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Elvis got in, but ‘Jesus’ turned away at Limerick’s St Patrick’s parade

Happy St Patrick's Day! The little members of the Sunshine Ladybirds in Limerick's parade.
Picture: Adrian Butler

Happy St Patrick's Day! The little members of the Sunshine Ladybirds in Limerick's parade. Picture: Adrian Butler

  • by Anne Sheridan
 

ELVIS managed to gain entry to the St Patrick’s day parade, but ‘Jesus’ was turned away at the gates after failing to make it past security.

A man driving a van with ‘Jesus’ emblazoned across it sought to make it into the St Patrick’s day parade in the city on Monday, but security staff were quick to spot that his name was not on the guest-list of the 102 floats in the parade.

An estimated 70,000 spectators lined the route of Ireland’s largest regional parade in honour of our patron saint, with more than 4,000 people taking part in the parade itself.

The parade was led by ambassadors of the Special Olympics, while Jamie Hartigan, who starred in RTE’s The Voice of Ireland, performed one of his raps for the crowd.

And he vowed that he won’t be giving up on his dreams of becoming a rapper after being knocked out of the hit show.

“It’s my first time performing in the Limerick parade. It’s been unbelievable; the feeling is crazy. The crowd are fantastic. It shows how great Limerick actually is, instead of all the negativity, today you see all the positives.”

The 24 year-old from Rathbane sang one of his own raps, called If You Knew I Was Dying, in front of the grand stand, to the Mayor of Limerick, Cllr Kathleen Leddin, city and county councillors, Fianna Fail deputy Willie O’Dea, Fine Gael deputy Kieran O’Donnell and the head of Limerick’s garda division, Chief Superintendent Dave Sheahan.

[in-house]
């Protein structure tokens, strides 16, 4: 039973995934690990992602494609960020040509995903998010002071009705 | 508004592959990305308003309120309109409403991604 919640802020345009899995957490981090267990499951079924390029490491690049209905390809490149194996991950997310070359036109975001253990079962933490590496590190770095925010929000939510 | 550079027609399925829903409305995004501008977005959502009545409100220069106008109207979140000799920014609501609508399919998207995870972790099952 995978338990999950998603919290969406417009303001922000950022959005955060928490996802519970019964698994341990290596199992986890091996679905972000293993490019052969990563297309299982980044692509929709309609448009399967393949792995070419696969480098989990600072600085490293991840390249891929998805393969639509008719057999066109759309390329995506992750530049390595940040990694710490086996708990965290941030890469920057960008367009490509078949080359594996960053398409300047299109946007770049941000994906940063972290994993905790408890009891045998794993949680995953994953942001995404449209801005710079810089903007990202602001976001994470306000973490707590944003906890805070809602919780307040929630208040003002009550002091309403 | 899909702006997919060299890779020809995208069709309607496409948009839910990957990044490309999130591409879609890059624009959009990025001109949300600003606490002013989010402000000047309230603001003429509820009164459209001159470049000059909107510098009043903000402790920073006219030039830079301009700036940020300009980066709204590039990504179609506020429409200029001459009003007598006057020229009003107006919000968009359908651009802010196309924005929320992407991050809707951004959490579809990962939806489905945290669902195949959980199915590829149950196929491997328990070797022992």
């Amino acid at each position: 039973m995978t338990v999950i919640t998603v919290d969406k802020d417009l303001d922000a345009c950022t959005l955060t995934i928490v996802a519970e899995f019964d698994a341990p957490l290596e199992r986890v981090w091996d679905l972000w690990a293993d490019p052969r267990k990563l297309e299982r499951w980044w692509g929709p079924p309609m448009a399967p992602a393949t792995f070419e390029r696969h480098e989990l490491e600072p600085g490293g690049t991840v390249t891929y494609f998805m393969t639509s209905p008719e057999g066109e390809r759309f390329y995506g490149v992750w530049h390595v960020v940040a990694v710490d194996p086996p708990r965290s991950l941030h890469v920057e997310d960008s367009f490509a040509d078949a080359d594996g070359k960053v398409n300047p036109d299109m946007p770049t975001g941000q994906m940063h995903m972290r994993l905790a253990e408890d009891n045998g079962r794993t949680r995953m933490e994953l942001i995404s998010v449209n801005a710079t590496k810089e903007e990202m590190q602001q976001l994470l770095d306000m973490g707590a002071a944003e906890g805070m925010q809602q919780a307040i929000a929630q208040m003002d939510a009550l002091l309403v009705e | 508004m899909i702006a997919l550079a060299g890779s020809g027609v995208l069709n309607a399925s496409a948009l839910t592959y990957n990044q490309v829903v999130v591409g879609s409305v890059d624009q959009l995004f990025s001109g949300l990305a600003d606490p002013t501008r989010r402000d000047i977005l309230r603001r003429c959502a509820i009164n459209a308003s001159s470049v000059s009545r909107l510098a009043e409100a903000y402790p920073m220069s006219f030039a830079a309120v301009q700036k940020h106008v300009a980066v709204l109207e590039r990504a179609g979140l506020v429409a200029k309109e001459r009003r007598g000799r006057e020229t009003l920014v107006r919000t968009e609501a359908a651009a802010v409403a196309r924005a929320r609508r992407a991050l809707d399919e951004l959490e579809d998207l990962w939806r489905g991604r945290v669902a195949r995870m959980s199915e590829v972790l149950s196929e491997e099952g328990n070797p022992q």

While the sun failed to make an appearance of the day, there was no shortage of colour with hundreds of leprechaun hats, Irish flags, wigs, and ‘Kiss me, I’m Irish’ t-shirts.

No longer solely the preserve of green-blooded Celts, Limerick’s multicultural community were also out in force, with the Nepalese, Polish, Russian and Filipino communities represented in the parade.

Originally from the Democratic Republic of the Congo, Annie Ntuela, now living in Dooradoyle, was enjoying her first Limerick parade with children Gladys, 7, Lara, 10, and Jovie, 9.

The new Limerick Rose, Dawn Ryan, also performed one of her first official duties in her year, as he marched down O’Connell Street with the Marine Search and Rescue.

The Limerick Gospel Choir also energised the crowd with Pharrell’s hit song Happy.

For more coverage of the parade in the city and those that took place across teh county, see the Limerick Chronicle tomorrow and Leader print editions later this week.

 

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